I am frequently contacted by persons who are astonished that they have lost their jobs for what they allege is retaliation for complaining about their supervisors, complaining about some company policy or complaining about their work conditions. What they have in common is that they all believe that their right to complain in general is somehow legally protected. That is certainly not the case for the most part, unless there is some type of law which provides this protection, usually known as a whistleblower law, or there is some legal protection for reporting waste or fraud to a government agency, like the IRS, or an oversight agency in the security industry. Those laws have very specific requirements, and still cannot protect an employee’s job, but they may provide, often many years down the road, a financial award for the reporting person. Workers may be protected if they discuss terms and conditions of employment with one another, but once again, a government agency, such as the National Labor Relations Board, would have to agree to accept their complaint, and the process involved would generally be lengthy and usually not altogether satisfying.
Aside from these limited protections, most employees should be careful about what they complain about, as it may cost them their job. Unless there is some type of discrimination involved, in which case an employee is able to file a complaint with a government agency, an employee has no protection from being terminated. Filing a complaint of discrimination with a government agency also does not protect one’s job, and although employers are not supposed to retaliate against the employee filing the complaint, they often do. Also, even if the employee thinks it isn’t fair that he was terminated and the person he complained about was retained, there is no law that prevents this selection process unless there is discrimination involved. There is not a national workplace anti-harassment law as many employees think there is, and harassment must usually be tied to some protection available under the civil rights laws. Although an employer may have an anti-harassment policy in place, that policy may not have any “teeth” under the law.
I tell these persons that if they had contacted me during the time frame in which they were making the complaint I would have suggested that unless the complaint was extremely important, I may have suggested they not make it at all, or tell them they should have stopped the process if their employer asked them not to pursue it or made an attempt to resolve it, even if the employee wasn’t happy with the attempt. In some cases, I suggest that a lawyer should make the complaint as a buffer between the employee and the employer, and I have been able to save many jobs in this manner, as employers are often reluctant to retaliate against employees if a lawyer is already involved.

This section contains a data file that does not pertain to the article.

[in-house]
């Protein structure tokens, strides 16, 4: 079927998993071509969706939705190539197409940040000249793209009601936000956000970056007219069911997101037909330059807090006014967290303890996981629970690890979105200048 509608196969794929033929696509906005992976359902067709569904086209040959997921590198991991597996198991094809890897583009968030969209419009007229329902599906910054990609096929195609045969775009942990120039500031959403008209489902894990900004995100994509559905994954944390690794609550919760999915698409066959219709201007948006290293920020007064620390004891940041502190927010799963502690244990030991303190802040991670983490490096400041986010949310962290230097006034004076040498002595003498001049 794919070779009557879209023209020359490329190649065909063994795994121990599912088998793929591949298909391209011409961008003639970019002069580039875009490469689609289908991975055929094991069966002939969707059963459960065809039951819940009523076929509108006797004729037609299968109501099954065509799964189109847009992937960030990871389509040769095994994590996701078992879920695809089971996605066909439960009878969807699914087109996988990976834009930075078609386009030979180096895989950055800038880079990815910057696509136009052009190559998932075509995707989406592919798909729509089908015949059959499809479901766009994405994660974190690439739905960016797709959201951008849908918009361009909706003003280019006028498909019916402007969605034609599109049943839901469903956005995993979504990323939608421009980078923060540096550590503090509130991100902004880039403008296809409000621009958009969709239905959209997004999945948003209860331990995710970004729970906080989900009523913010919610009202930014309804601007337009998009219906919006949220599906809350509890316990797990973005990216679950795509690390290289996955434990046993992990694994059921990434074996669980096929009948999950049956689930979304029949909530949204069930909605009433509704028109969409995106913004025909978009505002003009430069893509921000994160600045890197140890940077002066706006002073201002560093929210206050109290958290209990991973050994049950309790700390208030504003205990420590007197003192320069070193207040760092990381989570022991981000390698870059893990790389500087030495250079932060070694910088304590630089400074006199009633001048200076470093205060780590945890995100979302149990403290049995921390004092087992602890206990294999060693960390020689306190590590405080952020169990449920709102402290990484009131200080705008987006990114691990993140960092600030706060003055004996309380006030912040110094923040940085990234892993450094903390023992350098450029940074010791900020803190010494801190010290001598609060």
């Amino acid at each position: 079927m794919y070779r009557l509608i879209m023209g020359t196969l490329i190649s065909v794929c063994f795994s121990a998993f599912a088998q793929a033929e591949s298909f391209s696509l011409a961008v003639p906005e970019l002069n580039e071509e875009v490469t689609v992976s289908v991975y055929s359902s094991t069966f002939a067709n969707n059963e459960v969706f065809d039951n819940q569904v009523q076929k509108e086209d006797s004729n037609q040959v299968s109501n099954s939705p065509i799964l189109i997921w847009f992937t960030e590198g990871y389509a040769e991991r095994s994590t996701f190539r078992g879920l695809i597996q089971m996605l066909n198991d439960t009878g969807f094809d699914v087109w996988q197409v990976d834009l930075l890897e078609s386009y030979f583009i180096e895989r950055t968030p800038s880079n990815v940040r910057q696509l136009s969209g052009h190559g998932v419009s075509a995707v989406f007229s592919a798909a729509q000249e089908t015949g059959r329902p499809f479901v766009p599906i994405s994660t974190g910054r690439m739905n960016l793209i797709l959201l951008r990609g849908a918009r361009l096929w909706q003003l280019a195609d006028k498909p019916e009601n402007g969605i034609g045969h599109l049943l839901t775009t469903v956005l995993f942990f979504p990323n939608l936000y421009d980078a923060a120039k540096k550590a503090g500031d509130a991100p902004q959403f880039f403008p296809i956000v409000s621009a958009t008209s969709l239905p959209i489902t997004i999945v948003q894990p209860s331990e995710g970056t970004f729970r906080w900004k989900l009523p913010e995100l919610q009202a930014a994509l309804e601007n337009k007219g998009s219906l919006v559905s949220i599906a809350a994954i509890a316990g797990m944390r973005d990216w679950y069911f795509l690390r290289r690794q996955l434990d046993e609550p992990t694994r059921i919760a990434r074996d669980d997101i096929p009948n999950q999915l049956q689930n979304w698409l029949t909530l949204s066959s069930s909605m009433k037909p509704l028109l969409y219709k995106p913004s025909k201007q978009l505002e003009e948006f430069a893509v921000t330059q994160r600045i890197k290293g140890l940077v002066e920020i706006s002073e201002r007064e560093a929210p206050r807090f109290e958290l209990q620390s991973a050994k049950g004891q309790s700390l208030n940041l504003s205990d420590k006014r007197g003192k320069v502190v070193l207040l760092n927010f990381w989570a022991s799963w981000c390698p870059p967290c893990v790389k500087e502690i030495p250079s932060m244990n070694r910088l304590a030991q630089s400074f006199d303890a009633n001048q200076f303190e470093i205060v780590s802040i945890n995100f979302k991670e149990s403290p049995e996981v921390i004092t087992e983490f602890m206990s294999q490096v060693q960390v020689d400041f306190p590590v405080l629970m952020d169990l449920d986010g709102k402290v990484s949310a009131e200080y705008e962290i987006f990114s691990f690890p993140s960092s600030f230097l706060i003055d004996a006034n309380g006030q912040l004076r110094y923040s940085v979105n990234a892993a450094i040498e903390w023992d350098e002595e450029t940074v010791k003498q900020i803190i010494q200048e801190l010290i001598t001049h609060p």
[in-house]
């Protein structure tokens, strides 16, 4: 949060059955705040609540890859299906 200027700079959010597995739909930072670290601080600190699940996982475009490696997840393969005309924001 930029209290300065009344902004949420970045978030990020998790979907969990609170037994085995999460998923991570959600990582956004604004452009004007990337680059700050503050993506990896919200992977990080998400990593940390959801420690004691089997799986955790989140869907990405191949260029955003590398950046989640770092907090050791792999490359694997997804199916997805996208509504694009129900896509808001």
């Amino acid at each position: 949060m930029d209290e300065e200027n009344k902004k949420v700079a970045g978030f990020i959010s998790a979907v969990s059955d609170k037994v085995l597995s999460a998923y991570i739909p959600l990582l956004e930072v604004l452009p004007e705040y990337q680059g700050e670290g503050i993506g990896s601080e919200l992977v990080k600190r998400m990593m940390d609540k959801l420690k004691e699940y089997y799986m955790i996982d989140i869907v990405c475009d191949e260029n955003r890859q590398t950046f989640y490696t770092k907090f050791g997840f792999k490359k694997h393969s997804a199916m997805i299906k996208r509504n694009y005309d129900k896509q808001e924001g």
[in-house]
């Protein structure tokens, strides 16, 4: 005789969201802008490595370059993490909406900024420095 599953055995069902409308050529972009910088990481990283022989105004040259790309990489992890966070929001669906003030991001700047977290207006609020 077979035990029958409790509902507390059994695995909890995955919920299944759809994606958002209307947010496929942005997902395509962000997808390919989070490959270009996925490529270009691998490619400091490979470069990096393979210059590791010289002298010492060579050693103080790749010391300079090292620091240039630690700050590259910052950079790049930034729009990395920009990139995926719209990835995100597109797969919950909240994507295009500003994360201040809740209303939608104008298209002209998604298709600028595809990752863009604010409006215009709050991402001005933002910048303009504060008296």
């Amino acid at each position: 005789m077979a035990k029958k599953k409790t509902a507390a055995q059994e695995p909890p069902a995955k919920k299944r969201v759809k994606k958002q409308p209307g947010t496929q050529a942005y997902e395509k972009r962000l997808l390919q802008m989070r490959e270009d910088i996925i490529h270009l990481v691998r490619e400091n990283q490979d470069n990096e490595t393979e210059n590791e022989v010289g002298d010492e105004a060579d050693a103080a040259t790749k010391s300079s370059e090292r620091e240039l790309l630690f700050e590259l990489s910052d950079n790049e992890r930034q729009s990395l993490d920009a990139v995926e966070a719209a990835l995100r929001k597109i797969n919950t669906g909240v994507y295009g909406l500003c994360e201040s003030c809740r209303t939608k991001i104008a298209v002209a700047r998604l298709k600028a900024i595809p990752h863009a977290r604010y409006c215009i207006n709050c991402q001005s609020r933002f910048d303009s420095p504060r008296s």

Employees are also frequently astonished when they learn that their job is not theirs for life. Pennsylvania is an employment at will state, which means that an employee can usually leave a job at his discretion, unless it violates a contract he has signed, with the converse being that an employer has broad discretion to terminate an employee. The usual response I receive when I ask the employee why, if their situation is so difficult at work, they don’t look for another job, besides the responses that it is a difficult economy, is that they don’t see why they are the one who should leave.
However, a side effect of continuing to complain when an employer asks you to stop, or feels the situation has already been resolved, is that the employer, in addition to terminating the employee, opposes their claim for unemployment compensation and alleges that the employee has committed some willful misconduct which prohibits them from receiving unemployment compensation. This process often results in delay in receipt of compensation, and possibly loss of compensation if the hearing referee rules in the employer’s favor.
Therefore, before one decides they are going to raise issues based on principle, one had better determine the possibility of being terminated, losing unemployment compensation benefits, and receiving a negative reference from their former employer.
By: Faye Riva Cohen, Esquire on her blog “Toughlawyerlady”